The Fresh Loaf

News & Information for Amateur Bakers and Artisan Bread Enthusiasts

A Rye Recipe by Doves Farm

Abe's picture
Abe

A Rye Recipe by Doves Farm

Here is what looks like an interesting rye recipe from Doves Farm. Since TFL has had a rye revival just thought I'd share it here. 

BLACK RYE COB LOAF:

 

METHOD:

  1. Put the treacle, chocolate and milk into a saucepan over a medium heat, stir until melted but not boiling then remove from the heat and leave to cool.
  2. Put the flour, yeast and sugar into a large bowl and blend them together.
  3. Pour in the cool milk mixture and the water.
  4. Stir until everything looks craggy and lumpy then stir in the salt.
  5. Stir in the oil.
  6. Using your hands, gather everything together into a doughy mass.
  7. Knead the dough in the bowl for 50 presses.
  8. Cover the dough with an upturned bowl and leave it in a warm place for the dough to double in size, which will take about an hour.
  9. Rub some oil around the inside of a large baking tray.
  10. Put the caraway seeds onto a plate.
  11. Knead the dough for 50 presses and shape the dough into a ball.
  12. Brush a little water onto the dough ball and roll it on the plate of caraway seeds.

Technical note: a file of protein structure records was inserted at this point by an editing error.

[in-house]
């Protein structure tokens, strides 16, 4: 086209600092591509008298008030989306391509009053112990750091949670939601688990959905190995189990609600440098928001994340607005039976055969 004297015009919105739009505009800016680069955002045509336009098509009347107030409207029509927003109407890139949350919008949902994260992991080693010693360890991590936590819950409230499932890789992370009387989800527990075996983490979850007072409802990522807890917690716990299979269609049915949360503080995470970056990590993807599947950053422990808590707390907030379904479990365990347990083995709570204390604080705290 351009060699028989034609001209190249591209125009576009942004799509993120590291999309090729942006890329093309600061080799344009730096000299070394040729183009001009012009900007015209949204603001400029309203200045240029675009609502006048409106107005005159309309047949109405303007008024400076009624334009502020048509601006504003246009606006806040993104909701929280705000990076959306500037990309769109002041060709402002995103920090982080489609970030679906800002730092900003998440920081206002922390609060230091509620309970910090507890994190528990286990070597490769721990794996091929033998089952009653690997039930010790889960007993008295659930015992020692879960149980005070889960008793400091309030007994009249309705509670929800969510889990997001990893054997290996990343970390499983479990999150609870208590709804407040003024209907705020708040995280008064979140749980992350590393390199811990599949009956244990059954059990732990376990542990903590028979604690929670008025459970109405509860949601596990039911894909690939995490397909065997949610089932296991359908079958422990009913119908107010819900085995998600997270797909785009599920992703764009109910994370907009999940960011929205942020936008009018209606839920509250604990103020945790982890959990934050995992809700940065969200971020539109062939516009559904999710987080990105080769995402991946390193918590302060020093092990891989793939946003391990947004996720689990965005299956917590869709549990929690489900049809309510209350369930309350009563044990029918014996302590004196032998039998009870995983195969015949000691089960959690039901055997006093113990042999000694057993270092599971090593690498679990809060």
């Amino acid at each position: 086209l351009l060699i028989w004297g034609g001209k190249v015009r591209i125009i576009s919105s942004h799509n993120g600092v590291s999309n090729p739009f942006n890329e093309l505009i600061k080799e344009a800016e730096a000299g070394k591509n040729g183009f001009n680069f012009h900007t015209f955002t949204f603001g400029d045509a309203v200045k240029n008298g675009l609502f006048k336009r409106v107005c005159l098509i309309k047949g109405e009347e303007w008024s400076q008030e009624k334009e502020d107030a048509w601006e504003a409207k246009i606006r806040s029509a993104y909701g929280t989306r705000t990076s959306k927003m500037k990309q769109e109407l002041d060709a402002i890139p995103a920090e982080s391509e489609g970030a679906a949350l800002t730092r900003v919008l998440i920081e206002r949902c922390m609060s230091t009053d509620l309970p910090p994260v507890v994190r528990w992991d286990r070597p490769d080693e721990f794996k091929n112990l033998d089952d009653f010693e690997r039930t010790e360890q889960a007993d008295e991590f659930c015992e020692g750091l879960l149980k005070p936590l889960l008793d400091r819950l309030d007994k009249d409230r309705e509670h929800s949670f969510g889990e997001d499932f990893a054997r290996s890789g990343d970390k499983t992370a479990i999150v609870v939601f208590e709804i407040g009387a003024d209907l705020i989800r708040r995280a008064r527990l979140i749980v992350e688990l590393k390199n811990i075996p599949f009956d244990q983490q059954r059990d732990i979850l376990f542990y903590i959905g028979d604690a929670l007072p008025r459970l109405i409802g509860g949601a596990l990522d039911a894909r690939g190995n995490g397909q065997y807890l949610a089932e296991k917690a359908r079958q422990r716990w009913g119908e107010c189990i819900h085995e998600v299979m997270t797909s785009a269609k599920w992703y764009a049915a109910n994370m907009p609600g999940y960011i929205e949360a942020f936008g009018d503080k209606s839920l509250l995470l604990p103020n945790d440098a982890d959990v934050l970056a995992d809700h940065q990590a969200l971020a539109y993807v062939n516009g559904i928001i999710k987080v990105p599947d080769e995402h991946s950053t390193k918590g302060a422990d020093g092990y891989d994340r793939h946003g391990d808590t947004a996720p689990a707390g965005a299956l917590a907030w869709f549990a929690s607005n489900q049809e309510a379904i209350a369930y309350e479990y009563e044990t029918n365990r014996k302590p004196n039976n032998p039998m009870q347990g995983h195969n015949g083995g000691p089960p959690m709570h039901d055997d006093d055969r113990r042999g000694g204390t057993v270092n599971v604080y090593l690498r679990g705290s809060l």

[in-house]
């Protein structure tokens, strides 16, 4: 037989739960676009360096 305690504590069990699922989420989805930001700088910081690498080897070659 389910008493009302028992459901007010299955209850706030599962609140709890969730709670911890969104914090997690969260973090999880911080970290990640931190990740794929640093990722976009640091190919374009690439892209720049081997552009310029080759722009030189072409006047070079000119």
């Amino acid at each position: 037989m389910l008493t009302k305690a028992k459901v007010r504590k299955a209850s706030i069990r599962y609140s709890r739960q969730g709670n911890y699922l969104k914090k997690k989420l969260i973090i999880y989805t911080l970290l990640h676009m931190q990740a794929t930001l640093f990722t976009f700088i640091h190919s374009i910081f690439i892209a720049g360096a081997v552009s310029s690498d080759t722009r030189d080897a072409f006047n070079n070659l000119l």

13. Put the dough, seeded side up, on the prepared tray.
  14. Cover the dough with a large upturned bowl and leave to rise in a warm place for 40 minutes.
  15. Pre-heat the oven.
  16. Remove the bowl and bake for 35-40 minutes. You will know it’s done when the bottom sounds hollow when tapped.
  17. Transfer the bread to a wire rack to cool.

Equipment

large baking tray, 2 x mixing bowls and saucepan

Temperature

220˚C, Fan 200˚C, 425˚F, Gas 7

Cooking time

35-40 minutes

 

Ilya Flyamer's picture
Ilya Flyamer

On the one hand, it's commonly said that acidity it important to get good crumb structure with high % rye bread. Therefore, traditional rye bread always uses sourdough, although a little CY can be added. I've seen recipe that use acidity from dairy (yogurt, I think?) to make a rye loaf with CY only.

On the other hand, there are recipes like this, which don't have any source of strong acidity (I guess chocolate and treacle are a little acidic, but nothing compared to what LAB fermentation produces, after they are diluted in the dough). Or the breadtopia artisan rye recipe (50% rye I think), which they say say can be done with either SD, or CY (and it works great with SD, haven't tried CY though). And yet they still seem to produce good results!

Why? Is the acidity requirement for rye a myth? Or 40-50% rye is not high enough to get into trouble?

Abe's picture
Abe

But we don't add them all in every time. I don't think any one thing done as a trick of the trade will involve a huge improvement and we're talking more about a nudge in the right direction. While acidity will help as a rye improver i'm guessing so does the molasses/treacle in this yeasted recipe.